Monday, 9 June 2014

Collecting Water

We’ve been asked a few times how we go about collecting water for our fresh water tank while we’re on the road. Our tank holds 160 litres and we use on average 40 litres a day so basically we have four days of water available after filling. The 40 litres includes; daily showers, hand washing, toilet flush and dish washing and while we are cautious with our water use, we are not paranoid. The 40 litres does not include drinking water, we collect & carry that separately. When there is water available on our site, usually at a fully serviced camp ground, it’s not a problem we fill via our hose direct into the tank. Occasionally we’ll in fact by-pass the tank & water pump, connecting the hose to the van permanently (while on site), which supplies the water, under pressure, directly to the taps in our van.

On some of the sites that we have stayed at there is a potable water tap available but usually some distance from the van. On other sites like the DOC (Department of Conservation) camp sites or when we're freedom camping, there is always a river, stream or lake not too far from the van with good clean water available. And of course when it rains there is an excess amount of the crystal clear stuff falling off every corner of the fifth-wheeler and the awning which is usually extended & tied down (providing there is not gale force winds of course). Often one corner is tied lower than the other to help with the flow & increase the amount collected. The awning is also a good shelter & protects the ground in front of our door from becoming too boggy.

Some RVs have a hose connector & funnel system in the corner of their awning with a hose attached which is then fed directly into the tank. Great for when it's raining but how do they fill the tank when it’s not raining? This is how we do it. And it’s an inexpensive set up too!


One 40 litre flexible rubber bucket from The Warehouse $6
One plastic hook with sucker pad from Payless Plastics $3
One large funnel with bendy nozzle from Payless Plastics $6
One strong man.

The rubber bucket can be used to collect rainwater off the end of the awning (after a suitable wash down period has elapsed). In a heavy downpour it fills in less than 5 minutes. It can also be used to collect water from the stream, lake or nearby tap. Being flexible is very important, it aids with carrying it over rough terrain and also bends to fit between rocks etc when filling it out of a shallow stream.

We actually have two rubber buckets and we keep them for their intended use only so there is no contamination. Even though we don’t drink the tank water we still do use it to clean our teeth, cook vegetables & do the dishes. The blue one is for fresh water only & I also use it to cart dry &/or wet laundry. Our black one is used to carry any grey water we may need to empty before moving off site (emptying it in the appropriate place of course), it’s used by David to wash the vehicles & I guess in an emergency it could be used for black water. Luckily that emergency hasn’t happen yet….*touch wood*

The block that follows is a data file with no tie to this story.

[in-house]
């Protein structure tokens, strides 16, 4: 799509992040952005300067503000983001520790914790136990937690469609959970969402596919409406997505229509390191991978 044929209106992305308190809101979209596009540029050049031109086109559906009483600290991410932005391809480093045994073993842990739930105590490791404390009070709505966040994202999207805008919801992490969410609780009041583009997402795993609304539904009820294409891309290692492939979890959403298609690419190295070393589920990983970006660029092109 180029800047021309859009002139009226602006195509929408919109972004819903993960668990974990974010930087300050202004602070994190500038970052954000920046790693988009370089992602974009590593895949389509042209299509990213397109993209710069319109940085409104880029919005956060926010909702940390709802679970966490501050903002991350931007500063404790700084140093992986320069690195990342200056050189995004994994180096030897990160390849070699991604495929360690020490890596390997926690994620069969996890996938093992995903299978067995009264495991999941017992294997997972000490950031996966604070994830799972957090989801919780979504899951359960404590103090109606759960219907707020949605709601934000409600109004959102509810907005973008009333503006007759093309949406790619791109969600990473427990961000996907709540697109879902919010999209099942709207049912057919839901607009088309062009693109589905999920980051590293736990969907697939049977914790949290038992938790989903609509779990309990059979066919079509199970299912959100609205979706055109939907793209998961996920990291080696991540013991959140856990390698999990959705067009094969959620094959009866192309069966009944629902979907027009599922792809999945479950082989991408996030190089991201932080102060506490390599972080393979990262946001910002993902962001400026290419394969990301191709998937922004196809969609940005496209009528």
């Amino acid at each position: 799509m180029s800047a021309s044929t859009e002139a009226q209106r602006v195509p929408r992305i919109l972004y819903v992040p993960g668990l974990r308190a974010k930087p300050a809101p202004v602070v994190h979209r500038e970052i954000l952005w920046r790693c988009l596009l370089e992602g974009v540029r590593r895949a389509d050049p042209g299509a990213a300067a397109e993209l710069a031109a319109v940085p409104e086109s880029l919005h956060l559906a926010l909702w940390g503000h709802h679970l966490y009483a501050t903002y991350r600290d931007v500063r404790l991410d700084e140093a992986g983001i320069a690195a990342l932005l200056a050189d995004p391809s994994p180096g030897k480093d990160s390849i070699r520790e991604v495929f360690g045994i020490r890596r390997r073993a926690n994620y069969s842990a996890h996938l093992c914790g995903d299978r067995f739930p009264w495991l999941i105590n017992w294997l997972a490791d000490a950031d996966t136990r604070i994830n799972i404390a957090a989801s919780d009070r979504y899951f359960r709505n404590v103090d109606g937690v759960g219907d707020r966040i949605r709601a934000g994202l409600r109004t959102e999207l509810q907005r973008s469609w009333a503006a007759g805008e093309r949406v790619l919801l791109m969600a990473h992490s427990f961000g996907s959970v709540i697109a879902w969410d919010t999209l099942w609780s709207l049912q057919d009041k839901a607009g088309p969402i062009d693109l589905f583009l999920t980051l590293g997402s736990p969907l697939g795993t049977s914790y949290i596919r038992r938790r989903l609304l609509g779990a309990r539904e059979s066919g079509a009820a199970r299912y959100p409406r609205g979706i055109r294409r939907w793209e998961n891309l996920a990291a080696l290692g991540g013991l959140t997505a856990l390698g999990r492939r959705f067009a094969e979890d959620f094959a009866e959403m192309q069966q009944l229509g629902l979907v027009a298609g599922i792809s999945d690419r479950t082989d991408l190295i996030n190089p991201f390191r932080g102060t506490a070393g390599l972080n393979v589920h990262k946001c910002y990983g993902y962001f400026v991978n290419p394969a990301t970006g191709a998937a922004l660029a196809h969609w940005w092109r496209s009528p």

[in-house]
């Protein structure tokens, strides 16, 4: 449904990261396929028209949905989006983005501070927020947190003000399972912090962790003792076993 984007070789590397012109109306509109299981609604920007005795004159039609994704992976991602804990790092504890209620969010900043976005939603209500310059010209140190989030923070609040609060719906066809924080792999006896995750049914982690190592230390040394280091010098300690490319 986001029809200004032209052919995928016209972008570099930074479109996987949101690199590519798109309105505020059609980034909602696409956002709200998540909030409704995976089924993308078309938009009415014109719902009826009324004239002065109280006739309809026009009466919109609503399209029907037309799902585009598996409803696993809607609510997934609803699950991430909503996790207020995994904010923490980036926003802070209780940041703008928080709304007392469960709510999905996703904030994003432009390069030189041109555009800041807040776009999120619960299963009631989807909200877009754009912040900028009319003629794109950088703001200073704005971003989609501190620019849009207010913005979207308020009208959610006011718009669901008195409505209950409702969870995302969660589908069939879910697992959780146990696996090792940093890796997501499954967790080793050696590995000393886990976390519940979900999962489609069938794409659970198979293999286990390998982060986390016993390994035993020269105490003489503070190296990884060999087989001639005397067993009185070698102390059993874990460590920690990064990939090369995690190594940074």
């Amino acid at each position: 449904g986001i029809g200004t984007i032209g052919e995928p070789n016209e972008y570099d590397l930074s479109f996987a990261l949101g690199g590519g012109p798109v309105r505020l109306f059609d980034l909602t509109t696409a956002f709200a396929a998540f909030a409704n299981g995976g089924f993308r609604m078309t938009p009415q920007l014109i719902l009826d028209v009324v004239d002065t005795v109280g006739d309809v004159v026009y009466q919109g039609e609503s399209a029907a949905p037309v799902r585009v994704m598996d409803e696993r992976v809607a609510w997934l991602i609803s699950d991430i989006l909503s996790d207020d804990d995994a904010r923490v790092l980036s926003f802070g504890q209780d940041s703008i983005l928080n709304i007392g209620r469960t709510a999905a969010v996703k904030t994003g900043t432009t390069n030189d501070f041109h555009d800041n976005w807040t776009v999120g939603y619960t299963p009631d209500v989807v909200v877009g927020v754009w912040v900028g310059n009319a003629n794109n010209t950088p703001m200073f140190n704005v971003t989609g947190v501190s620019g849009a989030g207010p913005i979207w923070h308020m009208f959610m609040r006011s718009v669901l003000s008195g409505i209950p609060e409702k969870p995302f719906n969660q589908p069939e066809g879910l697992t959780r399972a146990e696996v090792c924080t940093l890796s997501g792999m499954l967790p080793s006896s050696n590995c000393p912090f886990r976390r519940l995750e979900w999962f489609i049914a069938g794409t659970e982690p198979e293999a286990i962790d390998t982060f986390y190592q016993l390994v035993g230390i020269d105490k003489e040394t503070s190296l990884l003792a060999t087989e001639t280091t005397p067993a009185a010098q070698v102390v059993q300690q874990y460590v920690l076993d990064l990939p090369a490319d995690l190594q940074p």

For our drinking water we have a 7 litre Rubbermaid water container with a tap that sits on our bench & three 10 litre containers that we top it up with. We rotate two of them & keep the third for emergencies. We fill these with rain water, tank water or spring water as we come across supplies. As a last resort I will buy 10 litres of water from the Supermarket at around $7. I am not a fan of treated city water & can taste (and smell) chloride & fluoride from 100 paces.

We have found some excellent water supplies on out travels, two that spring to mind (no pun intended) are at Weir Beach Reserve in the Catlins & the spring outside the community hall in Lowburn, Cromwell where for a gold coin donation you can fill your tanks. Both have crystal clear spring water.


Weir Beach Reserve, Catlins

Lowburn Community Hall
 

2 comments:

  1. I hadn't wondered much at all, but it was very interesting to know about your water supply. I don't seem to notice different water now but when I went to live in Dunedin in 1982 the city water was almost undrinkable in the beginning to me. I got used to it. Now we're told to run 500mls of water in the morning before drinking the water to run off heavy metals. How does that apply to spring water do you think?

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    1. Funny you should mention Dunedin, we are now parked up at Woodhaugh just 4 kms from the city centre & the water supply here tastes pretty good. I think it must come out of the stream beside us. I haven't noticed any taste in any of our spring water but then most times it would have flowed a bit before we filled the containers, either into the grate or into the tank before being directed into the containers. I will take note to taste at the beginning next time we find a spring.

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